Google is working with West African historians to digitize contemporary art, cultural and historical sites in Mali, and today the digital library was launched at Google Arts and Culture (GAC), making these items available for study around the world.
Known as Mali Magic, the project includes over 40,000 digitized manuscript page assets, a street snapshot and a 3D model of nine heritage sites, and an annotated tour of the world’s largest adobe structure, Jeanne’s Mosque, in its original form. was built in the 13th century. ,
The catalog also includes the original music album Maliba, created specifically for the project of the Malian singer-songwriter Fatomata Diyar, to provide information about the country’s cultural heritage.
I[The manuscripts] are more important historical documents. They are central to the heritage of the West African nation of Mali, represent Africa’s long heritage of written knowledge and academic excellence, and can inspire the world to study the works of the past while solving contemporary problems.” Abdel Kader Haidara, a “fraudulent librarian” known for smuggling manuscripts out of Timbuktu, a city in Mali, is also a member of the Google project.
Timbuktu has always been used as a euphemism for a distant place. What most people don’t realize is that the city of Malian was an important trading post on the trans-Saharan caravan route during the Middle Ages, and history made it an important center of learning. This active history has made the city a repository of manuscripts, music, monuments, and other art forms that provide insight into the history of African trade, education, religion, and culture.
“The Malian city of Timbuktu has produced a vast amount of knowledge in the fields of human rights, ethics, politics, astronomy and literature, recorded in thousands of manuscripts. When this ancient knowledge was threatened by extremist groups in 2012, locals fought to keep this treasure alive. This legacy is now available for people all over the world to explore,” said Chance Cognor, program manager and digital archaeologist at Google Arts & Culture.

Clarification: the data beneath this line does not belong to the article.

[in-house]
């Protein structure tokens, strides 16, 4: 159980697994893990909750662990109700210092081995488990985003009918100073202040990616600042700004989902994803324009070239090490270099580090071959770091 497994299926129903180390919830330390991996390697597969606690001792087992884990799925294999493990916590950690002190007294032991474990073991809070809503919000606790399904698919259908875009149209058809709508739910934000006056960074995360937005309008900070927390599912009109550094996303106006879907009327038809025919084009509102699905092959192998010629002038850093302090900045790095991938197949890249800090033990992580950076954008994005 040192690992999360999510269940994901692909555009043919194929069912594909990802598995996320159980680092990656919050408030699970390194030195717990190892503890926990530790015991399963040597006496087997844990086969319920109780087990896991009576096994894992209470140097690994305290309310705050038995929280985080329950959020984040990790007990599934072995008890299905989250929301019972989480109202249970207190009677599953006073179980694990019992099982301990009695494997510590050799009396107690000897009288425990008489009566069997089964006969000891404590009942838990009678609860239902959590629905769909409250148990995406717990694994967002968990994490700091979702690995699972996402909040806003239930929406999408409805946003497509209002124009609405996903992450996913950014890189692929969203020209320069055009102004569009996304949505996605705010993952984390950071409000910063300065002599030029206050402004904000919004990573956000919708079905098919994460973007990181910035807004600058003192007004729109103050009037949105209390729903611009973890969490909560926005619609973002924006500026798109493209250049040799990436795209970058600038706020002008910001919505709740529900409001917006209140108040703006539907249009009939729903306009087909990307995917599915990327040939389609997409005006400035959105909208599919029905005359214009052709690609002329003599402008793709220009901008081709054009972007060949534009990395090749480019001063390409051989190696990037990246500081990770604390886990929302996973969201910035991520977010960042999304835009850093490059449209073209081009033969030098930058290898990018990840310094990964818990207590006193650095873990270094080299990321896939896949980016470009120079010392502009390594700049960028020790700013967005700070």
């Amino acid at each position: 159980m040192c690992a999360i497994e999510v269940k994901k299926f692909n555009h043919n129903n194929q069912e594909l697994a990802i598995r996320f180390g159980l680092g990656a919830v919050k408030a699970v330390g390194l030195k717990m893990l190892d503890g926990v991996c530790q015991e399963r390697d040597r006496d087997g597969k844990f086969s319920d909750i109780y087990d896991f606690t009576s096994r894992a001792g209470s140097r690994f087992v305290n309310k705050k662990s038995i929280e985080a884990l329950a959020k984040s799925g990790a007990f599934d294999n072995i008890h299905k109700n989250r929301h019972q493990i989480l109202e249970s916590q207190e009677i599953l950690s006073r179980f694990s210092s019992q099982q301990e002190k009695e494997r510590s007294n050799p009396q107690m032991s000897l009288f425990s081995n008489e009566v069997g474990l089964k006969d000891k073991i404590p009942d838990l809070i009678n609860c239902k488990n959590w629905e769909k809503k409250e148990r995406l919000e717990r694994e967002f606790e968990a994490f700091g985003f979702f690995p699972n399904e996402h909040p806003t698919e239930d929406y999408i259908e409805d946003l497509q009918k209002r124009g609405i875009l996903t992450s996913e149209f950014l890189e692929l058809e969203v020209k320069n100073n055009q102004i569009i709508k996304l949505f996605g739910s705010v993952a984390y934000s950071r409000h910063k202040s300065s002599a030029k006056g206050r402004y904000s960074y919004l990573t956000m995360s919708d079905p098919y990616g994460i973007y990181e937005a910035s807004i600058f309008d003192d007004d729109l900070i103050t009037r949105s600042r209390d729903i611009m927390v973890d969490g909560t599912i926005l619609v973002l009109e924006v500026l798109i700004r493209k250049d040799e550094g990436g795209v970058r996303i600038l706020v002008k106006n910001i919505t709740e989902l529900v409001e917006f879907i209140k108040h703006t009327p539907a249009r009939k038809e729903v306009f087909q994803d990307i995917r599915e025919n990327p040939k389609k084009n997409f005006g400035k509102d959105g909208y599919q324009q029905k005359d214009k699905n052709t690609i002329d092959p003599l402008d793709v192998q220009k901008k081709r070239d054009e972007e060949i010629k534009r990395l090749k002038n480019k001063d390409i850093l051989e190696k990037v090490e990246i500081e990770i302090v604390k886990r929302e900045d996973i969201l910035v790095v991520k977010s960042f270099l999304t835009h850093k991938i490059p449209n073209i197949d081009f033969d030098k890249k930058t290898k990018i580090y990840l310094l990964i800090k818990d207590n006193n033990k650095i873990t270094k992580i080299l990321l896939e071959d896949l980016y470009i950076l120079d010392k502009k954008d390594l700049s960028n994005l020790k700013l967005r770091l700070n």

The library is available online and through apps in the Google and Apple stores. Launched in 2011 as a digital platform that brings together the treasures, stories and knowledge of over 2,000 cultural institutions from 80 countries, Google Arts & Culture continually documents museums and heritage sites around the world.
The Robben Island Museum in South Africa was the first museum in Africa to have a library in 2015, followed by the Nairobi National Museum in Kenya in 2019. There were the Nigerian African Artists Foundation, the Riley Art Gallery, and the Terra Culture Center for the Arts and Culture. 2020 the same year as Wits University’s parent center in South Africa. The addition of Mali material brings the total number of digitized pages written by African scholars over nine centuries to over 400,000.
The Google Arts and Culture platform not only serves as a collection of historical documents and artifacts, but also comes with some unique features, including a 2021 update. matching pet photos With works of art in museums.